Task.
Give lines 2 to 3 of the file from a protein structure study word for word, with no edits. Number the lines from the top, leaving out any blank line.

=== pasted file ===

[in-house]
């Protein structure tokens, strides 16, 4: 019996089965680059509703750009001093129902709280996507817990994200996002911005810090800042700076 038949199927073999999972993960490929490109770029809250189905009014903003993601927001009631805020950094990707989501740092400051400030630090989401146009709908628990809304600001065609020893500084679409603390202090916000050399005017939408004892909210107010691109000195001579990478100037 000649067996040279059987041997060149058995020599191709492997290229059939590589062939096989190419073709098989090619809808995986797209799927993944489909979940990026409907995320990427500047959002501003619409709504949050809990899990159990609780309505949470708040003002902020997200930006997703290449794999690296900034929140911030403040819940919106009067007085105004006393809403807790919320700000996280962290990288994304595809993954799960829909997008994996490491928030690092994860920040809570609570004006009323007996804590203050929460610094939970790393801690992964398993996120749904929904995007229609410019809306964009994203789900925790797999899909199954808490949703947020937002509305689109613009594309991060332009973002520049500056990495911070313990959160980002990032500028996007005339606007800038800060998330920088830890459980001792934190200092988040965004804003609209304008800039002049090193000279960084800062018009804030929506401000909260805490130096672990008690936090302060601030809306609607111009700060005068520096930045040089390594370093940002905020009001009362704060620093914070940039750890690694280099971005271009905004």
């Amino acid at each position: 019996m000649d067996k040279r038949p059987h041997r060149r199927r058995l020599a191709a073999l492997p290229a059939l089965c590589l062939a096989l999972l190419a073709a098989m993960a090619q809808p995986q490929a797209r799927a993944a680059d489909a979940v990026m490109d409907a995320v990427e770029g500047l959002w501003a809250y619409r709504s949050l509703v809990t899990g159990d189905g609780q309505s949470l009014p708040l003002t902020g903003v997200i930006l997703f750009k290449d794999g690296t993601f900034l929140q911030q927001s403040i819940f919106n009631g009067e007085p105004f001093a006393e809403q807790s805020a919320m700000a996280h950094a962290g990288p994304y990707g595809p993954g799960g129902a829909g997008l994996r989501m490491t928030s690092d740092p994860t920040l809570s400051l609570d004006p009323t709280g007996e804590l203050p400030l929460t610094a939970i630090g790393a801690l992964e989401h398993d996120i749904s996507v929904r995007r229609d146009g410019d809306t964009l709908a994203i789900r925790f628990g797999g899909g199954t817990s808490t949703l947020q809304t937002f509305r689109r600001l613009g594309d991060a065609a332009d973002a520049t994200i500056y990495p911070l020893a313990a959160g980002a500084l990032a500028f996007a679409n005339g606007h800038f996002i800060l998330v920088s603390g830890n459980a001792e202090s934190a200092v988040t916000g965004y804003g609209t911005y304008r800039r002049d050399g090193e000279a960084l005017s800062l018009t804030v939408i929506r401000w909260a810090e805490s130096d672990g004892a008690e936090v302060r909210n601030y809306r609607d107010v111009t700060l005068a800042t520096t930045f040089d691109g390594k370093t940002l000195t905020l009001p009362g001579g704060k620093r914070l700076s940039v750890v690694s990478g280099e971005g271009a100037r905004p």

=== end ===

């Protein structure tokens, strides 16, 4: 019996089965680059509703750009001093129902709280996507817990994200996002911005810090800042700076 038949199927073999999972993960490929490109770029809250189905009014903003993601927001009631805020950094990707989501740092400051400030630090989401146009709908628990809304600001065609020893500084679409603390202090916000050399005017939408004892909210107010691109000195001579990478100037 000649067996040279059987041997060149058995020599191709492997290229059939590589062939096989190419073709098989090619809808995986797209799927993944489909979940990026409907995320990427500047959002501003619409709504949050809990899990159990609780309505949470708040003002902020997200930006997703290449794999690296900034929140911030403040819940919106009067007085105004006393809403807790919320700000996280962290990288994304595809993954799960829909997008994996490491928030690092994860920040809570609570004006009323007996804590203050929460610094939970790393801690992964398993996120749904929904995007229609410019809306964009994203789900925790797999899909199954808490949703947020937002509305689109613009594309991060332009973002520049500056990495911070313990959160980002990032500028996007005339606007800038800060998330920088830890459980001792934190200092988040965004804003609209304008800039002049090193000279960084800062018009804030929506401000909260805490130096672990008690936090302060601030809306609607111009700060005068520096930045040089390594370093940002905020009001009362704060620093914070940039750890690694280099971005271009905004």
């Amino acid at each position: 019996m000649d067996k040279r038949p059987h041997r060149r199927r058995l020599a191709a073999l492997p290229a059939l089965c590589l062939a096989l999972l190419a073709a098989m993960a090619q809808p995986q490929a797209r799927a993944a680059d489909a979940v990026m490109d409907a995320v990427e770029g500047l959002w501003a809250y619409r709504s949050l509703v809990t899990g159990d189905g609780q309505s949470l009014p708040l003002t902020g903003v997200i930006l997703f750009k290449d794999g690296t993601f900034l929140q911030q927001s403040i819940f919106n009631g009067e007085p105004f001093a006393e809403q807790s805020a919320m700000a996280h950094a962290g990288p994304y990707g595809p993954g799960g129902a829909g997008l994996r989501m490491t928030s690092d740092p994860t920040l809570s400051l609570d004006p009323t709280g007996e804590l203050p400030l929460t610094a939970i630090g790393a801690l992964e989401h398993d996120i749904s996507v929904r995007r229609d146009g410019d809306t964009l709908a994203i789900r925790f628990g797999g899909g199954t817990s808490t949703l947020q809304t937002f509305r689109r600001l613009g594309d991060a065609a332009d973002a520049t994200i500056y990495p911070l020893a313990a959160g980002a500084l990032a500028f996007a679409n005339g606007h800038f996002i800060l998330v920088s603390g830890n459980a001792e202090s934190a200092v988040t916000g965004y804003g609209t911005y304008r800039r002049d050399g090193e000279a960084l005017s800062l018009t804030v939408i929506r401000w909260a810090e805490s130096d672990g004892a008690e936090v302060r909210n601030y809306r609607d107010v111009t700060l005068a800042t520096t930045f040089d691109g390594k370093t940002l000195t905020l009001p009362g001579g704060k620093r914070l700076s940039v750890v690694s990478g280099e971005g271009a100037r905004p």